Water Damage Claims on the Rise: Are You Prepared?

MARCH 2, 2021

Non-weather water damage has become a leading cause of property-related losses in the U.S., surpassing other types of homeowners claims in both frequency and cost. Approximately one in 50 homeowners files a water-damage claim each year in the U.S. Since 2015, the number of annual water claims costing more than $500,000 has doubled, and claims greater than $1 million have tripled.

The rise of non-weather water damage is costing insurers and their policyholders billions of dollars in losses every year. It is also creating additional challenges including policy cancellations, non-renewals, and drastic premium changes.

Primary Drivers of the Increase in Water Loss Claims

The most common cause of water damage is home appliance or structural failure. Aging homes with broken appliances, old pipes and valves, or worn-out washing machine hoses are partly responsible for the increase in overall claims. Newer homes with more bathrooms and a laundry room on an upstairs floor are also contributing to the rise in water damage.

Water damage vulnerability points in your home include:

  • Washing machine
  • Dishwasher
  • Roof
  • Toilet
  • Bathtub/shower grout and edge leaks
  • Water heaters
  • Refrigerator leaks
  • Windows/walls
  • Basement

Some insurers decide not to renew customers who fail to take preventative steps to prevent water damage, such as installing water shut-off systems. But taking simple, preventive measures can help you avoid policy cancellation and costly water damage losses. USI Insurance Services’ personal risk specialists provide proactive steps you can take to prevent or reduce water damage and information on what to do after a loss has occurred.

Homeowners Insurance Concerns

Carriers are not obligated to pay every water damage claim. As was reported in The Wall Street Journal, standard homeowners policies have excluded storm surge and river flooding since the 1960s. Likewise, homeowners policies typically cover “sudden and accidental” damage that could be caused by an unexpected water pipe burst or leak, a broken appliance hose, overflowing toilets, and water heater failures — but not water damage from routine plumbing maintenance. Homeowners who neglect an obvious slow leak for months until the damage reaches critical levels could get into a coverage dispute.

Signs of a Potential Water Leak in the Home

While prevention is your best bet, it can be difficult to identify moisture damage in walls. Besides actual water dripping or leaking, look for yellow staining or water spots on the walls and ceiling, bubbling paint or wallpaper separating from the walls, and expanded caulk at your baseboards. Also, take notice to address any of these additional warning signs that your home may be at risk:

  • An increased monthly water bill
  • Banging pipes
  • Rust stains
  • Moisture in the walls or on the floor
  • Signs of wet soil erosion near the foundation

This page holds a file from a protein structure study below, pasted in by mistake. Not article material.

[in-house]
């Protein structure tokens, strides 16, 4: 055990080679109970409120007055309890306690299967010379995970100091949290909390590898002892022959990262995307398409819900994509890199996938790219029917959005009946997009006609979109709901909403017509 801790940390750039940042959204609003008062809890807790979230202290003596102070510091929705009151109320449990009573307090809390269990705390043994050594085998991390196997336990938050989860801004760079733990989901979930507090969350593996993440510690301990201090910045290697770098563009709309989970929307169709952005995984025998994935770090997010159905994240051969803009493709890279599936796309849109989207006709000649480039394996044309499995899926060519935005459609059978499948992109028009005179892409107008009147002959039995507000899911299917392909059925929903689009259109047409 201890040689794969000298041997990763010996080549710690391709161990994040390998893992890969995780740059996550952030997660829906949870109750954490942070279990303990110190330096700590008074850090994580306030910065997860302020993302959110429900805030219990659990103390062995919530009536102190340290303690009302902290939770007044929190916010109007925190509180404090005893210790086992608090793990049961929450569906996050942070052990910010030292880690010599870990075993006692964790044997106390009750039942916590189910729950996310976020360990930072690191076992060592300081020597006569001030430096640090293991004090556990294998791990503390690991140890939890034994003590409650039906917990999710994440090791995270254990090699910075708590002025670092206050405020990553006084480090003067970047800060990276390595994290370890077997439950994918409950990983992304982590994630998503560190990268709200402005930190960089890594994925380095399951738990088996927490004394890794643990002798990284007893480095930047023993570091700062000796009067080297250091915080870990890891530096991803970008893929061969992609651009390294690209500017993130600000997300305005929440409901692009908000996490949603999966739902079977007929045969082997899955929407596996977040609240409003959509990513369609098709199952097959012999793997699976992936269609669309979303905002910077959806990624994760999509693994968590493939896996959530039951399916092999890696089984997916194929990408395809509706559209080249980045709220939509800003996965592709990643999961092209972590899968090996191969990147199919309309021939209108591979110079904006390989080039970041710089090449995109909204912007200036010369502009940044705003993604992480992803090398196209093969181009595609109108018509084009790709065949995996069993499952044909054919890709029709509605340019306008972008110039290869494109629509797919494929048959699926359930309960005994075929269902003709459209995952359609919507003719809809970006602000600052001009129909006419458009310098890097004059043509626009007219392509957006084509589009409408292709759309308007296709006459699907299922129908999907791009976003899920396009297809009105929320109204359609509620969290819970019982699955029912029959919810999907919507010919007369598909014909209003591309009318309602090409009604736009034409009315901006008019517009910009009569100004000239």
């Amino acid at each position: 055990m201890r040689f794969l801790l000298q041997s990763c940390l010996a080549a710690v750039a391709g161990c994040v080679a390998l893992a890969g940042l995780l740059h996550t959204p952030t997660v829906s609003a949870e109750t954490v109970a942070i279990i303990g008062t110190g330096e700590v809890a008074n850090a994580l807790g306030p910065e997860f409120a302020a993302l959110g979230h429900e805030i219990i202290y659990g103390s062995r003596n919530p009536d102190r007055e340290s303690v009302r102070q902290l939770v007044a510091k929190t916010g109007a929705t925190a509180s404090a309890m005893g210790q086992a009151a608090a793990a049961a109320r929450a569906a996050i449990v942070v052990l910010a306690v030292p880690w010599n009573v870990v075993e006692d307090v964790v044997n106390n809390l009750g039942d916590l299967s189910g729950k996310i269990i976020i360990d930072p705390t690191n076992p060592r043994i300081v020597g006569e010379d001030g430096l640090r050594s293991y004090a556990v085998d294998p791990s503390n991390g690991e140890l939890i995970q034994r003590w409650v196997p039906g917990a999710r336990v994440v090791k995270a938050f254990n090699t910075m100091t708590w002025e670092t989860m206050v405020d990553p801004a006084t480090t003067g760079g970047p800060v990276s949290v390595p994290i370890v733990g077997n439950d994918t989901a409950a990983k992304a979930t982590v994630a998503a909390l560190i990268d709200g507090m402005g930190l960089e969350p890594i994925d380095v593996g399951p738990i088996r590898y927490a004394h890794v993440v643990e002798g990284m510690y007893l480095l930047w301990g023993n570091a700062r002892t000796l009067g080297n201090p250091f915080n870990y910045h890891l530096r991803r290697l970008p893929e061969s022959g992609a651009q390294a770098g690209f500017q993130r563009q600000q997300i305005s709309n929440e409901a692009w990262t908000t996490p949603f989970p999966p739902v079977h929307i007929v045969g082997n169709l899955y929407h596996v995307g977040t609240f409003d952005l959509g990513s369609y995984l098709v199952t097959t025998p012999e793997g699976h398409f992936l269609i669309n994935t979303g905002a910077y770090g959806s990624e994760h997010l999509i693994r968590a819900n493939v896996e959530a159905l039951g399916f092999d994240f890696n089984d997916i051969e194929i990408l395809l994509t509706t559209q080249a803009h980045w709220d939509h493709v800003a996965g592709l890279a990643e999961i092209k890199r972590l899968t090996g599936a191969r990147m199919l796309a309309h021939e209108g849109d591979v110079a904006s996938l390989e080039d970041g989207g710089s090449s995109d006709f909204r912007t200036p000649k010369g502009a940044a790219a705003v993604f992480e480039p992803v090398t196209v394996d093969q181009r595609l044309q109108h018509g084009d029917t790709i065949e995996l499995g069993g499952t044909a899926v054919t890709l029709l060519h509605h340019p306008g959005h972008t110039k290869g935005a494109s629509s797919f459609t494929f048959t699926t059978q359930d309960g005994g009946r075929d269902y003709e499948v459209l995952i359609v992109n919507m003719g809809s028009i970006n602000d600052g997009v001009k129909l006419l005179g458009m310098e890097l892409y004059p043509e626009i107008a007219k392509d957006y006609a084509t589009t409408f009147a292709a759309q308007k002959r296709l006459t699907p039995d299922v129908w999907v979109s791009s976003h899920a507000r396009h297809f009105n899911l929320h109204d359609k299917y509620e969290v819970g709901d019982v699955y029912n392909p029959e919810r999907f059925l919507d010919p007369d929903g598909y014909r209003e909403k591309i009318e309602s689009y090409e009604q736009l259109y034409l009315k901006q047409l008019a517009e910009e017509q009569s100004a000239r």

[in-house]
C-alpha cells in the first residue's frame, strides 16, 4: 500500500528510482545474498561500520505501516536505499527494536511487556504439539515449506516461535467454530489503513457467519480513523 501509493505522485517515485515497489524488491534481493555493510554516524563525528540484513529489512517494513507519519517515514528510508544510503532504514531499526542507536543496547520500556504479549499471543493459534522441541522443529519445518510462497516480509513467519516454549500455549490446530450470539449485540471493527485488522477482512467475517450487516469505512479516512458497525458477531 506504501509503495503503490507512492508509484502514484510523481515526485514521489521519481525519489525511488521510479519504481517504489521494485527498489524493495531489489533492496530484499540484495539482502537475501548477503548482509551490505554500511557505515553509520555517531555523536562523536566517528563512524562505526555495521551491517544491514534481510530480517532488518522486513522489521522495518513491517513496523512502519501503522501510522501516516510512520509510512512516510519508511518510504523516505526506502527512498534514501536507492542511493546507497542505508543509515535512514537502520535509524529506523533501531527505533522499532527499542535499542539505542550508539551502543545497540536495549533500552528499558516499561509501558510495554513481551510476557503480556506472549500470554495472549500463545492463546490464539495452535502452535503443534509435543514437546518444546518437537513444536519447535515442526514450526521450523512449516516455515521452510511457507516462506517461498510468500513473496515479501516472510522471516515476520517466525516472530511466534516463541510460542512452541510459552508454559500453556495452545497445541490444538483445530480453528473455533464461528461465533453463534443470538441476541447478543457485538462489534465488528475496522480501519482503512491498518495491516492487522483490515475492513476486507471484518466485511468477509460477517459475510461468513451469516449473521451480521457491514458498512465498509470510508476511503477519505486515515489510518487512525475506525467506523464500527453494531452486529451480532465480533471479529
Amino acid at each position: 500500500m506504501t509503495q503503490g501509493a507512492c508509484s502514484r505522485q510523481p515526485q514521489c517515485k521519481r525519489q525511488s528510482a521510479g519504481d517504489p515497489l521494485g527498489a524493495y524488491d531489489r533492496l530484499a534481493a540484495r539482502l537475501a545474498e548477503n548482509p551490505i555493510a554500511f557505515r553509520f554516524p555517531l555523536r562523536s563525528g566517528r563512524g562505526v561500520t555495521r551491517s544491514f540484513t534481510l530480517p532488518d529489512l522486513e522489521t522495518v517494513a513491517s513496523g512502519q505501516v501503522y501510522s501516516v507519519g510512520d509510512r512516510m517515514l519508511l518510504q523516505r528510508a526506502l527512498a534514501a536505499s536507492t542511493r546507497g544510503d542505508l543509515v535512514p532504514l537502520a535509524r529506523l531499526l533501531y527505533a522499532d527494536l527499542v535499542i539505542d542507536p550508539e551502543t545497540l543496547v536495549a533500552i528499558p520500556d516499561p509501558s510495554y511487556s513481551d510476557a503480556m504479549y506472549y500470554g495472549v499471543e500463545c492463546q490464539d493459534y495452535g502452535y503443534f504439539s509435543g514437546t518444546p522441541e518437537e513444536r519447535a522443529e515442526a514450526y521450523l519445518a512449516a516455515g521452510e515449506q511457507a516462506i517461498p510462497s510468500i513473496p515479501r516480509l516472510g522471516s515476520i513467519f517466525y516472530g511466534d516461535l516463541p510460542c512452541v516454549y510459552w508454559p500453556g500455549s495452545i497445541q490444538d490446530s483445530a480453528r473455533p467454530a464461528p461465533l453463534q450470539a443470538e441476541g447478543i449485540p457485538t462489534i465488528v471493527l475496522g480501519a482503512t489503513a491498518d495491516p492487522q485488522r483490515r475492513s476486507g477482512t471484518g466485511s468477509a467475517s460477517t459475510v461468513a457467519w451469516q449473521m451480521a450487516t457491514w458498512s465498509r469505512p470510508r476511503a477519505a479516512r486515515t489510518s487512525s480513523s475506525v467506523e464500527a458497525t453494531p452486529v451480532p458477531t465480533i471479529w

• Buckling tilework
  • Warped or buckling flooring
  • Sounds of dripping, hissing or rushing water not normally heard in your home, coming from within walls, under floors, or even in garage

Take These Preventative Steps to Manage Water Damage Risk

All the above are potential indicators of plumbing problems that may be avoided by taking proactive measures. Practice annual routine maintenance and visual inspection of toilets and toilet components, water heaters, water supply lines, and roof systems:

  • Determine that caulking is watertight in tubs and showers, and watch for dripping under sinks.
  • Inspect water hoses in all appliances, and only use a washing machine or dishwasher when someone is home.
  • Replace supply hoses every five years, even if there is no obvious deterioration or wear. Some signs of deterioration may not be visible until it is too late.
  • When replacing washing machine supply hoses, also replace supply lines to toilets and ice maker lines. Always choose a reinforced steel braided hose over traditional hoses. These will last longer, and many include check valves to stop the water flow in the event of a hose burst, making it far less likely to create catastrophic water damage.
  • Set the thermostat to at least 65°F in winter months, let faucets drip on unusually cold days, and insulate pipes to reduce the risk of frozen pipes.
  • Know where the shut-off valve is for the main water supply, and teach other family members how to shut off the main water valve in the event of a water leak emergency. Consider turning off the water supply if you will be leaving your home for any extended period.
  • Install smart home technology with water leak detection devices, and/or smart leak protection systems that integrate a water pressure sensor, temperature sensor, and built-in shut-off valve that will automatically shut off the water supply in the event of a leak.

Contact your USI consultant to learn more about our solutions and services designed to protect individuals and families. We can help you identify your personal water damage exposures and provide targeted solutions to address these risks.